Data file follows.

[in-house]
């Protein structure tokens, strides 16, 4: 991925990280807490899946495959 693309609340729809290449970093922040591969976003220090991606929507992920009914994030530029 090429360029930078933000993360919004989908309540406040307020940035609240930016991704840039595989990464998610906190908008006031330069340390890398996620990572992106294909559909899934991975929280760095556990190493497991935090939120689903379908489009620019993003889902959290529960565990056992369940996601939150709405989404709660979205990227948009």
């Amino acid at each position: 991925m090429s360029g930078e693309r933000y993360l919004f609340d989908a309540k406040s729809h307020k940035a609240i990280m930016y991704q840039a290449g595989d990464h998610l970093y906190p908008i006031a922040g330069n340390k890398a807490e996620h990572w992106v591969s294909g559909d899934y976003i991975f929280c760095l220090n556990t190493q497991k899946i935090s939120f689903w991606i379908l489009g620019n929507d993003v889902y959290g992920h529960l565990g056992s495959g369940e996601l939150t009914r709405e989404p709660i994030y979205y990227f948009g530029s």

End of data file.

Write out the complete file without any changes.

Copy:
[in-house]
């Protein structure tokens, strides 16, 4: 991925990280807490899946495959 693309609340729809290449970093922040591969976003220090991606929507992920009914994030530029 090429360029930078933000993360919004989908309540406040307020940035609240930016991704840039595989990464998610906190908008006031330069340390890398996620990572992106294909559909899934991975929280760095556990190493497991935090939120689903379908489009620019993003889902959290529960565990056992369940996601939150709405989404709660979205990227948009």
């Amino acid at each position: 991925m090429s360029g930078e693309r933000y993360l919004f609340d989908a309540k406040s729809h307020k940035a609240i990280m930016y991704q840039a290449g595989d990464h998610l970093y906190p908008i006031a922040g330069n340390k890398a807490e996620h990572w992106v591969s294909g559909d899934y976003i991975f929280c760095l220090n556990t190493q497991k899946i935090s939120f689903w991606i379908l489009g620019n929507d993003v889902y959290g992920h529960l565990g056992s495959g369940e996601l939150t009914r709405e989404p709660i994030y979205y990227f948009g530029s």